On the Road – and at the Races!

On the Road – and at the Races!

I’m sorry the blog has been more silent than usual lately – that’s changing, starting now. I’ve been quiet mostly because I’ve been climbing, and I have a ton of exciting moments to share! The #100Summits journey has taken me halfway across Japan, 1,100 kilometers north of Tokyo, to the northernmost major island, Hokkaido.

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To Hokkaido . . . In The Wake of the Quake

To Hokkaido . . . In The Wake of the Quake

I started planning the 100 Summits Project a year ago, and even then I knew the most difficult region of Japan in which to climb would be Hokkaido, Japan’s northernmost major island. Most of Hokkaido lies beyond the northernmost terminus of the Shinkansen (bullet train) which ends its run at Shin-Hakodate-Hokuto terminal, 1,099 kilometers from Tokyo but only at the southernmost end of Hokkaido itself. From there, it’s almost a full day’s ride by express train to the northern end of the island – and the hyakumeizan peaks are scattered across Hokkaido like a handful of dice flung down by an angry

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The Headless Buddhas of Koboyama

The Headless Buddhas of Koboyama

While hiking Koboyama, I passed many shrines and temple buildings, indicators of the mountain’s history and holy status. However, the most poignant of these was not identified with a roadside sign, or even set at a noticeable place along the path. About twenty minutes past the summit of Koboyama, I came across a row of carved stone buddhas by the side of the trail. Each had been decapitated–and someone had replaced their heads with stones.

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Hiking Kōbōyama (Part 2)

Hiking Kōbōyama (Part 2)

Last week’s high-temperature, high-humidity hike in Kanagawa Prefecture took me to the summits of three more peaks: Sangenyama, Gongenyama, and Kōbōyama. (For the story and photos from the first two peaks, click here.) The trail from Gongenyama’s summit down the ridge toward Kōbōyama starts off a highly civilized set of stairs with trees on either side. At the foot of the stairs, a short section of trail leads to a parking lot where people who prefer to drive to the summit, rather than hiking, can leave their vehicles for the 15-minute stair-walk to Gongenyama.

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Hiking Sangenyama, Gongenyama and Kōbōyama (Part 1)

Hiking Sangenyama, Gongenyama and Kōbōyama (Part 1)

Last week I braved the 90-degree temperatures in Kanagawa Prefecture (south of Tokyo) to continue my 100 Summits journey with a “station to station” hike that included a traverse of three different mountains: Sangenyama, Gongenyama, and Kōbōyama. Since these three peaks are separate mountains, rather than a single “compound peak,” they count as three toward my 100 Summits Project goal and bring the current total to 22. (The August heat has slowed me down, largely for safety reasons but also because I’m working on finding a long-term rental apartment, which is challenging in Japan when you have a cat! But I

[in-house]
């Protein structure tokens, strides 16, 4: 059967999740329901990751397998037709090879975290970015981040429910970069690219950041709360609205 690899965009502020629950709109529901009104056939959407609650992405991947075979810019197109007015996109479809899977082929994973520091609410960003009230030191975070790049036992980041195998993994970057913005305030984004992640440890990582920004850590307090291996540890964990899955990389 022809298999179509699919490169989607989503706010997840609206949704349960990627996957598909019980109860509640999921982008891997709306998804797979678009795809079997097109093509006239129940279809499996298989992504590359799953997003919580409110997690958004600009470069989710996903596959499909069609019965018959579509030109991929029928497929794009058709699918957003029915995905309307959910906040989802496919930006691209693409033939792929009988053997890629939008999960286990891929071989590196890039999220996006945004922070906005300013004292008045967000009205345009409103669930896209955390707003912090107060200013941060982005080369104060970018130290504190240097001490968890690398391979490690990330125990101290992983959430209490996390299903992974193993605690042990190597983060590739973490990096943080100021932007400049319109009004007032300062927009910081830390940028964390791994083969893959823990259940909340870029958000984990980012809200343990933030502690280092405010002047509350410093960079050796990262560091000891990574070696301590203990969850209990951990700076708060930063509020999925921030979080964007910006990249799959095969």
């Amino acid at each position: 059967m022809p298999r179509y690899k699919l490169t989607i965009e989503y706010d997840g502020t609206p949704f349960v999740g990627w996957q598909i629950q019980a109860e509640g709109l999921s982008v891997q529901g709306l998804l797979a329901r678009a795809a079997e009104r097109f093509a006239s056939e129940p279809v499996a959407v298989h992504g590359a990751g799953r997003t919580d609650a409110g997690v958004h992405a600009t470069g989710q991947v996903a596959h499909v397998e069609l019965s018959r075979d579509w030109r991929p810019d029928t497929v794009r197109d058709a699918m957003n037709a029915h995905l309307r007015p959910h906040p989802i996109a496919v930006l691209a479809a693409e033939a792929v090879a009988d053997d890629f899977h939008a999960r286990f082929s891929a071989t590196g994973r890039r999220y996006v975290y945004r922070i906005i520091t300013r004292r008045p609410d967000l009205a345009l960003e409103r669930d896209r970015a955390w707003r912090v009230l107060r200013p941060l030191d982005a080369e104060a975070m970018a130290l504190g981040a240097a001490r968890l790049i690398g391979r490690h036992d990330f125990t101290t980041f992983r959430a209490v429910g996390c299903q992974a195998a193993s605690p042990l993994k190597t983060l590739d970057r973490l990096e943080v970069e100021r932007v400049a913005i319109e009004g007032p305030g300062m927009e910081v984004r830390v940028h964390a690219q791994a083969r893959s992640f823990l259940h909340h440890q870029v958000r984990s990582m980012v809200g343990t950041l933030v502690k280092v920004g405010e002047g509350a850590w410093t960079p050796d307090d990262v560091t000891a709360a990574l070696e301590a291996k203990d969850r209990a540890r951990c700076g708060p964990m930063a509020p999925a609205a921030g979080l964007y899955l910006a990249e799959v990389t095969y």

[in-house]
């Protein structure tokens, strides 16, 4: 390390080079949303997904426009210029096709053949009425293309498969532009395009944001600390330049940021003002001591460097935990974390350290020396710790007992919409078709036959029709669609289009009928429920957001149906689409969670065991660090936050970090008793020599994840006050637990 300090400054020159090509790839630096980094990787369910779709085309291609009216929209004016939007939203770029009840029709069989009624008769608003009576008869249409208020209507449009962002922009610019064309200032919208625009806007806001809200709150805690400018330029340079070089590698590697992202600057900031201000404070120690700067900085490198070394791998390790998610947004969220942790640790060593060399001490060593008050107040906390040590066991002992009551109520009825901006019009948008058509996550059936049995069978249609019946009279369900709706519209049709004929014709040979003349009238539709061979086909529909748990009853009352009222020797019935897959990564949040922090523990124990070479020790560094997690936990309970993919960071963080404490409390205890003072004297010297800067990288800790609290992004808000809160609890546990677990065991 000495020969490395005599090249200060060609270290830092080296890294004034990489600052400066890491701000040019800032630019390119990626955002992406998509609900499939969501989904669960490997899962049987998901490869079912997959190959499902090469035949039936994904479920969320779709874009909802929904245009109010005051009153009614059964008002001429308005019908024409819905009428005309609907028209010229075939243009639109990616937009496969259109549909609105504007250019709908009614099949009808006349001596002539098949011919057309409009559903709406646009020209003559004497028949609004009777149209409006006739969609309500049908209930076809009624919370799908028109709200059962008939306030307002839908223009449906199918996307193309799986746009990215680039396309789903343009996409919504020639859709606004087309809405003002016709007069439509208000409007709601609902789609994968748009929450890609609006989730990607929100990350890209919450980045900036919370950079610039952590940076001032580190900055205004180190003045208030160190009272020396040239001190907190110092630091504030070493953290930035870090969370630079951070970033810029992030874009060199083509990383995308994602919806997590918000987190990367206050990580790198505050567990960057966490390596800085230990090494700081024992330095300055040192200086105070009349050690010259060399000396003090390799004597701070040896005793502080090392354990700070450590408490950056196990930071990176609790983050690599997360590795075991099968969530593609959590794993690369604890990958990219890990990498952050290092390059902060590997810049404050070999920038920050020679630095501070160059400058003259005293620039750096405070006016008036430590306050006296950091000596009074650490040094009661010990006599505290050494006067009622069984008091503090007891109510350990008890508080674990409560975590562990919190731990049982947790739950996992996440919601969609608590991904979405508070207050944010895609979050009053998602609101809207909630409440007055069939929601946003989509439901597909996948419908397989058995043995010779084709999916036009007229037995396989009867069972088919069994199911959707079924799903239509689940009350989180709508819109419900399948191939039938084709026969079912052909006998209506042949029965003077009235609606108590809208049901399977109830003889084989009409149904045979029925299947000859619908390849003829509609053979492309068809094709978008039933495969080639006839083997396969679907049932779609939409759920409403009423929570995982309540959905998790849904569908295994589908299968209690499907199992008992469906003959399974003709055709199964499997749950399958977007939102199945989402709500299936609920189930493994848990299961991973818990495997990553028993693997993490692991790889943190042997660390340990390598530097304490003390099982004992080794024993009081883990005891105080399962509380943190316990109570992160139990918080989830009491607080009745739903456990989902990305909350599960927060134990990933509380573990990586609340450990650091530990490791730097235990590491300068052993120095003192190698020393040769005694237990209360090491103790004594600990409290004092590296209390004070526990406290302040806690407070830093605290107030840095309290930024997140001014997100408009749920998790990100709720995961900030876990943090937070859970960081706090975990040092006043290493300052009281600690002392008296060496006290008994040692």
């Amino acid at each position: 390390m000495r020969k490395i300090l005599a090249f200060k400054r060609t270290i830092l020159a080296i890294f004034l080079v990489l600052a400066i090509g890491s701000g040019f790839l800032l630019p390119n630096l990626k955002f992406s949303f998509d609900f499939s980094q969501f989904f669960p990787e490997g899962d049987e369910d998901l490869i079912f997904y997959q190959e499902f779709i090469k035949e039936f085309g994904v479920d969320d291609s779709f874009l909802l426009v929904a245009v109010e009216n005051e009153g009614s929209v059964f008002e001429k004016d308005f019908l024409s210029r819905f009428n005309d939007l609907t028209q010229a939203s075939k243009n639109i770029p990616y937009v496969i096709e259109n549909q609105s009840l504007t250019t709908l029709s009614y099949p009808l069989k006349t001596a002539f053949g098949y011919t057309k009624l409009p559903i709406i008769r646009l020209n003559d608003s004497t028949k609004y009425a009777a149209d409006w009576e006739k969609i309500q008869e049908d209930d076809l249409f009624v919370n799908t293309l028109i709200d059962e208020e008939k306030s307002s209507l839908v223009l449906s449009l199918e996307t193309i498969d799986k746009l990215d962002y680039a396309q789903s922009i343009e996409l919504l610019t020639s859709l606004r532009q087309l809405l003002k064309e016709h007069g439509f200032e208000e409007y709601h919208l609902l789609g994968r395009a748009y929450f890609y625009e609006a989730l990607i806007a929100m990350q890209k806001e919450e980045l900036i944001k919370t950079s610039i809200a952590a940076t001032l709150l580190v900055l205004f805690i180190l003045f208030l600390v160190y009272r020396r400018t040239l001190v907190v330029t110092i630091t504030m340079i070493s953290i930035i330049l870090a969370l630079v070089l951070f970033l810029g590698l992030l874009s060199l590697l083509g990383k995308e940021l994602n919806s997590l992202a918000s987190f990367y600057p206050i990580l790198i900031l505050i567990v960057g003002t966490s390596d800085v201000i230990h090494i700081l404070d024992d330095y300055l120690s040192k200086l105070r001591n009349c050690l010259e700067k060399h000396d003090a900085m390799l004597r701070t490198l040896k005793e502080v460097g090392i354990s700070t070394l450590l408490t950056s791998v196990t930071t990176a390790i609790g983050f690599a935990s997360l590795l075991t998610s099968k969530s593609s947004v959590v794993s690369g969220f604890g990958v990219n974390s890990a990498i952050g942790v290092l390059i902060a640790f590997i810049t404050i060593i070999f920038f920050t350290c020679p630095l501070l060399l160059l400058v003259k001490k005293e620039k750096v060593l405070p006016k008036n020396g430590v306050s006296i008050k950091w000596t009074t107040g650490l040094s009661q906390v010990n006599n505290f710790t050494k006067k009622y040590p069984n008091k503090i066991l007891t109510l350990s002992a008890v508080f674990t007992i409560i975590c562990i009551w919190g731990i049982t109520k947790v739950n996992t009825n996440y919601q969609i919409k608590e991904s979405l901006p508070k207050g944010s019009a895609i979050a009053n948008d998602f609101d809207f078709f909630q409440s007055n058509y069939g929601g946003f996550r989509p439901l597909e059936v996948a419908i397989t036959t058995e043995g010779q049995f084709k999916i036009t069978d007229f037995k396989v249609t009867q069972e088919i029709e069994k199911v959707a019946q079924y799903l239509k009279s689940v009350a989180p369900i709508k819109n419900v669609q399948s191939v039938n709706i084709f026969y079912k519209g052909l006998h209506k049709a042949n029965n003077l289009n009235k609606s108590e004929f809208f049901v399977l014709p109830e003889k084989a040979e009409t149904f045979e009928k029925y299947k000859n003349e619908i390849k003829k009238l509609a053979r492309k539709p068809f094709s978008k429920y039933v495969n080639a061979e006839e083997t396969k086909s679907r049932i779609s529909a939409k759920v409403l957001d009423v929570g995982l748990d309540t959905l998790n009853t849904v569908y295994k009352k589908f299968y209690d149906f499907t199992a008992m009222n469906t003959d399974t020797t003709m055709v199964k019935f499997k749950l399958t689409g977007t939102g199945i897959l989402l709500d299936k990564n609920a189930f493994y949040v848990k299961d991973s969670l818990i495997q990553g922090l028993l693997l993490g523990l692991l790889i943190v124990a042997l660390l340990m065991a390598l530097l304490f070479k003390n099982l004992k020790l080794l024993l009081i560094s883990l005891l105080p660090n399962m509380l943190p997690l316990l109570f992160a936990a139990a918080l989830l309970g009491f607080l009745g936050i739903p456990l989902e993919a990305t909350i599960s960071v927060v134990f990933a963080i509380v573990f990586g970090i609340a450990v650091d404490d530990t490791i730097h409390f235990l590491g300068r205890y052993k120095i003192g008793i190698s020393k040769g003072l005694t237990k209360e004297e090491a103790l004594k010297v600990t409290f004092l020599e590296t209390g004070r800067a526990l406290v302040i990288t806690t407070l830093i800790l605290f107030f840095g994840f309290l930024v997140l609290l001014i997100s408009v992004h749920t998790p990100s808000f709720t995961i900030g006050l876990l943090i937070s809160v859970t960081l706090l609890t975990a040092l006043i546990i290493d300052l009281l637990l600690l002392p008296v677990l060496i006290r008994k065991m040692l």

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Taking a Cat to Japan – Part 1

Taking a Cat to Japan – Part 1

Our decision to spend a year in Japan for the #100Summits Project depended, in part, on our ability to take our cat, Oobie, along on the journey. My husband and I believe that “pets are for life” and we wouldn’t have dreamed of leaving her behind. However, since Japan is a rabies-free country, entry requirements for pets are strict (see also: “draconian” – but with good reason) and it took us almost a year to ensure that Oobie could enter without undergoing extended quarantine.

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Climbing Shiroyama

Yesterday I climbed Shiroyama, 562-meter peak in Yugawara, Kanagawa Prefecture–the 19th mountain of my #100Summits Project here in Japan. The mountain takes its name from the castle that once sat atop its peak. (“Shiroyama” means “Castle Mountain” in Japanese.) Although only scattered ruins and a monument on the summit remain to mark the spot today, during the 12th century Yugawara (then called Doi-go) and its castle were home to the Doi samurai clan.

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A Visit to Zao Fox Village (Fukushima, Japan)

A Visit to Zao Fox Village (Fukushima, Japan)

In between climbing mountains for the #100Summits project, I’m also visiting sites of cultural and historical significance across Japan. Yesterday, my husband and I hopped a shinkansen (bullet train) to Fukushima Prefecture–a little less than 250 kilometers–to visit one of Japan’s most unusual sanctuary/zoos: Zao Fox Village. As the name suggests, the park is a combination zoo and sanctuary for foxes (known as “kitsune” in Japan). Among Japan’s most honored creatures, kitsune are considered messengers of Inari Okami, one of the most important deities in the Shintō pantheon.

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An Afternoon in Kamakura

An Afternoon in Kamakura

With temperatures in Tokyo soaring to near record-breaking levels, I’ve taken a few days off from my #100Summits climbs (though the adventure continues this weekend . . . so stay tuned!). Since my husband hasn’t seen much of Japan, we decided to spend this afternoon in Kamakura–a coastal city southwest of Tokyo that served as the political center of Japan during the Kamakura Period (1185-1333), when Japan was ruled by the Minamoto shoguns. Although my mystery novels are set in the 16th century–long after Kamakura ceased to function as a center of Japanese culture and government–I love this ancient city, and

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